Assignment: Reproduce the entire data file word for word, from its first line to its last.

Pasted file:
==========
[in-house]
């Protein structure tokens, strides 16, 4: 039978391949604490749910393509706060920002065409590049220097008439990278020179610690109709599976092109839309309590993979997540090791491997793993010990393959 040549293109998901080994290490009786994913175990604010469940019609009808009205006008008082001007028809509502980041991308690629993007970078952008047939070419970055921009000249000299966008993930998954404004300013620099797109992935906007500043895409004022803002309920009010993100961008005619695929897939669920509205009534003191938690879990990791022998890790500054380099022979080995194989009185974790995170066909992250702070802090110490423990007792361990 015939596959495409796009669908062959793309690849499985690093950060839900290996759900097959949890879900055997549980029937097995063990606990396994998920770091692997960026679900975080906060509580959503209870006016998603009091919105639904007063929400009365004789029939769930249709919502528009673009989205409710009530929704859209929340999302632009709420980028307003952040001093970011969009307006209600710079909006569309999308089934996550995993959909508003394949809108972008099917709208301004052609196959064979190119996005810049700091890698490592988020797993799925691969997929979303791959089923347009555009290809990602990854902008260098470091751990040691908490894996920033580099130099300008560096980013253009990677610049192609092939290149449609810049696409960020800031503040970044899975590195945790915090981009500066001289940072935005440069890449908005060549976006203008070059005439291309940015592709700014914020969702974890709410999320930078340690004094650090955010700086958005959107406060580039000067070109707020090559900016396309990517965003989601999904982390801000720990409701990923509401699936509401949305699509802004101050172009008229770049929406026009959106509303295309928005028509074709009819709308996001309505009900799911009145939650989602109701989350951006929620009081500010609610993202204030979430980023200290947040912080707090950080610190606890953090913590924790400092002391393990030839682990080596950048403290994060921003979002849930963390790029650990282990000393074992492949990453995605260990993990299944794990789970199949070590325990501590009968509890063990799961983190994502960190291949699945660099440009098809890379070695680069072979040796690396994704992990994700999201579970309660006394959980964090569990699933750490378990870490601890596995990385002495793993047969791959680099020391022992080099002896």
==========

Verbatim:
[in-house]
């Protein structure tokens, strides 16, 4: 039978391949604490749910393509706060920002065409590049220097008439990278020179610690109709599976092109839309309590993979997540090791491997793993010990393959 040549293109998901080994290490009786994913175990604010469940019609009808009205006008008082001007028809509502980041991308690629993007970078952008047939070419970055921009000249000299966008993930998954404004300013620099797109992935906007500043895409004022803002309920009010993100961008005619695929897939669920509205009534003191938690879990990791022998890790500054380099022979080995194989009185974790995170066909992250702070802090110490423990007792361990 015939596959495409796009669908062959793309690849499985690093950060839900290996759900097959949890879900055997549980029937097995063990606990396994998920770091692997960026679900975080906060509580959503209870006016998603009091919105639904007063929400009365004789029939769930249709919502528009673009989205409710009530929704859209929340999302632009709420980028307003952040001093970011969009307006209600710079909006569309999308089934996550995993959909508003394949809108972008099917709208301004052609196959064979190119996005810049700091890698490592988020797993799925691969997929979303791959089923347009555009290809990602990854902008260098470091751990040691908490894996920033580099130099300008560096980013253009990677610049192609092939290149449609810049696409960020800031503040970044899975590195945790915090981009500066001289940072935005440069890449908005060549976006203008070059005439291309940015592709700014914020969702974890709410999320930078340690004094650090955010700086958005959107406060580039000067070109707020090559900016396309990517965003989601999904982390801000720990409701990923509401699936509401949305699509802004101050172009008229770049929406026009959106509303295309928005028509074709009819709308996001309505009900799911009145939650989602109701989350951006929620009081500010609610993202204030979430980023200290947040912080707090950080610190606890953090913590924790400092002391393990030839682990080596950048403290994060921003979002849930963390790029650990282990000393074992492949990453995605260990993990299944794990789970199949070590325990501590009968509890063990799961983190994502960190291949699945660099440009098809890379070695680069072979040796690396994704992990994700999201579970309660006394959980964090569990699933750490378990870490601890596995990385002495793993047969791959680099020391022992080099002896």